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Ever consider becoming a certified Master Gardener?

Ada County Master Gardeners provide free help

Stumped by a plant problem in your yard or garden? Worried about an unidentified bug? Ada County Master Gardeners can help. In this ninth installment of the Statesman's Dig In video gardening series we take you to meet the Master Gardeners. (Video
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Stumped by a plant problem in your yard or garden? Worried about an unidentified bug? Ada County Master Gardeners can help. In this ninth installment of the Statesman's Dig In video gardening series we take you to meet the Master Gardeners. (Video

You don’t have to be a gardening savant to become a Master Gardener.

“We take anybody — if they’ve never gardened in their life or they’ve been gardening their whole lives,” said horticulturist Susan Bell, who has nurtured the Ada County Master Gardener Program for 30 years.

Participants have ranged in age from 20s to 90s, and the current median age is about 45.

“It’s not just retirees,” Susan said. “That’s a misconception people have.”

The Ada County Master Gardener Program is one of more than 30 gardening programs run by the University of Idaho Extension in counties around the state. These programs provide participants with training in basic horticulture so that they can improve their own lawns and gardens — and help field questions the public about plant and insect issues.

The Ada County program is so popular, there’s usually a one-year waiting list. The class runs from September through April. It’s about 3.5 hours one day a week, usually Fridays.

To become certified Master Gardeners, program participants must complete 50 hours of class work and 50 hours of hands-on practicum.

The cost to participate is $175, and that covers a manual, handouts and other supplies.

In this week’s Dig In video, Advanced Master Gardener Debbie Courson Smith takes us to the University of Idaho Extension Office at 5880 N. Glenwood St. in Garden City — and gives us a peek inside the Master Gardeners’ world.

There’s a terrific camaraderie among these plant and bug nerds, who study and discuss items submitted for identification and diagnosis. Many volunteer more hours than they have to for their annual recertification.

Advanced Master Gardener Sandi Perkey, who retired from Hewlett-Packard four years ago, spent part of an afternoon last week entering information from identification/diagnosis forms submitted by the public into a computer database.

She became a Master Gardener two years ago because she decided she wanted to grow all her own food. She got started on that goal before she finished the program.

“I don’t want to rely on the grocery store,” she said. “It’s always nice to say, ‘We’re having salad tonight, and everything came from the garden.’”

Debbie said she has two motivations for becoming a Master Gardener: her lawn (she hated it) and learn how to control squash bugs that were “devastating” her pumpkin crop.

“I did learn how to care for my lawn,” she said. “But I also learned that squash bug control is complicated and success is difficult.”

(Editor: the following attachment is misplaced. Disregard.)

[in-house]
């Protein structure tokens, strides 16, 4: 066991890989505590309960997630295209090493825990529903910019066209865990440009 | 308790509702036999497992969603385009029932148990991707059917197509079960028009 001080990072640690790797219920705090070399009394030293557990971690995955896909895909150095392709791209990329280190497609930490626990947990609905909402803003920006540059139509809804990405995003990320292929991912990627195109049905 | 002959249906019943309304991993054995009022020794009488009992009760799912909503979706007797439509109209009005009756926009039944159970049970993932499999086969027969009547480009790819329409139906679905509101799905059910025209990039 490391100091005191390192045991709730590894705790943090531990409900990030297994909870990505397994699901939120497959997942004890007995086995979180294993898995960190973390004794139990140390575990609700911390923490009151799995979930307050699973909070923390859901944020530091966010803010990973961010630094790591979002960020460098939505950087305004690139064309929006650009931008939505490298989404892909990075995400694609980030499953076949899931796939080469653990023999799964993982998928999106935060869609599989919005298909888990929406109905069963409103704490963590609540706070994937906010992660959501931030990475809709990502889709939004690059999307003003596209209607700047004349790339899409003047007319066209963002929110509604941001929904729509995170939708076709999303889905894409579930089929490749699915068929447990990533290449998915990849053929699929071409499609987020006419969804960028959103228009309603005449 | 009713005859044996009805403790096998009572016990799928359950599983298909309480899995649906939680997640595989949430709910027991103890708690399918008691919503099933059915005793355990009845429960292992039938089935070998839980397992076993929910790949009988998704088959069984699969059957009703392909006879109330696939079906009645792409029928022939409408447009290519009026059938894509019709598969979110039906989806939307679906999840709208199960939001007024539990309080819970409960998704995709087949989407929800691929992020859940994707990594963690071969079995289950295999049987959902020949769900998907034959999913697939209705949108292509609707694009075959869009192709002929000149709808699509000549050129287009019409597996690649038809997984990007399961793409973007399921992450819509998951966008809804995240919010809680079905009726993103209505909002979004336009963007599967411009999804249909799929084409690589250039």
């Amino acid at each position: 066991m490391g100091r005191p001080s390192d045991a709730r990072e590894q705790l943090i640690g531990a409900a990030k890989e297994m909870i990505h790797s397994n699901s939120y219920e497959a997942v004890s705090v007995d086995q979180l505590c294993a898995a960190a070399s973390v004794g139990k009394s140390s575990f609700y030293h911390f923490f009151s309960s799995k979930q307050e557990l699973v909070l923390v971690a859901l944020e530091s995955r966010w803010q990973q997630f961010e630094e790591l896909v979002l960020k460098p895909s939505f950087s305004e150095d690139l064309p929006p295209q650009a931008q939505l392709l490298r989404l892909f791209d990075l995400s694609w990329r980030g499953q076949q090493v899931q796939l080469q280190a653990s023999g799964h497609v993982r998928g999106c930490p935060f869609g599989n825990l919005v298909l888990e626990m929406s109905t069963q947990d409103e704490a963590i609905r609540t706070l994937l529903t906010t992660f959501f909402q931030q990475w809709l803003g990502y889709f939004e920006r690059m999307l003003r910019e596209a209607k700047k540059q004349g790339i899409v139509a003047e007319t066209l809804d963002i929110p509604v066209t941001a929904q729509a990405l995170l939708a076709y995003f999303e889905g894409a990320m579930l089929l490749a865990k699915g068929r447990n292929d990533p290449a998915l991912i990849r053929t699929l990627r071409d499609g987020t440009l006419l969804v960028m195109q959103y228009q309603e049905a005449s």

I sat in on an optional Master Gardener training last Friday. There were about two dozen who participated in a discussion on diagnosing why plants aren’t thriving — everything from water (too much and lack of) to bug infestations (elm leaf miner were the culprit in a couple cases in June).

It’s the only training I’ve ever seen where the participants were so enthralled that no one really wanted to take a break when Master Gardener Program Assistant Kimberly Tate offered one.

Ada County is the only Extension office in the state that offers both Advanced Master Gardener and Continuing Master Gardener programs, the latter allows those who have limited time to maintain their certification.

Want to apply to the program? Pick up an application for the Master Gardener Program at the Extension office, 5880 N. Glenwood St., or get one online, https://www.uidaho.edu/extension/county/ada

Katy Moeller: 208-377-6413, @KatyMoeller

What Master Gardeners do

▪  Answer horticulture questions — by telephone and in person at the University of Idaho Extension office, 5880 N. Glenwood St. in Garden City, 287-5900.

▪  Promote environmental responsibility.

▪  Bring the joy of gardening to all ages.

▪  Teach classes for large groups, including civic organizations, church groups, garden clubs, schools and others.

Source: University of Idaho Extension

Idaho Victory Garden Class

Free online class offered by University of Idaho Extension-Ada County to prepare your family to grow, eat and preserve fresh, healthy food — and save money. It’s a 10-unit self-paced course.

Registration is open until July 1. For more information, call Montessa Young, (208)-414-0415 or e-mail, montessay@uidaho.edu

Send us your cage photos

A couple readers called after last week’s story and video about tomato cages to share what they do. Gary Holcomb said he makes inexpensive and durable cages from wire mesh used for concrete construction. We’d love to see your cages and show others what y’all do. Send photos to kmoeller@idahostatesman.com. Also, if you have any suggestions for future garden topics, let me know. If you’d rather talk than e-mail, call me at: 377-6413.

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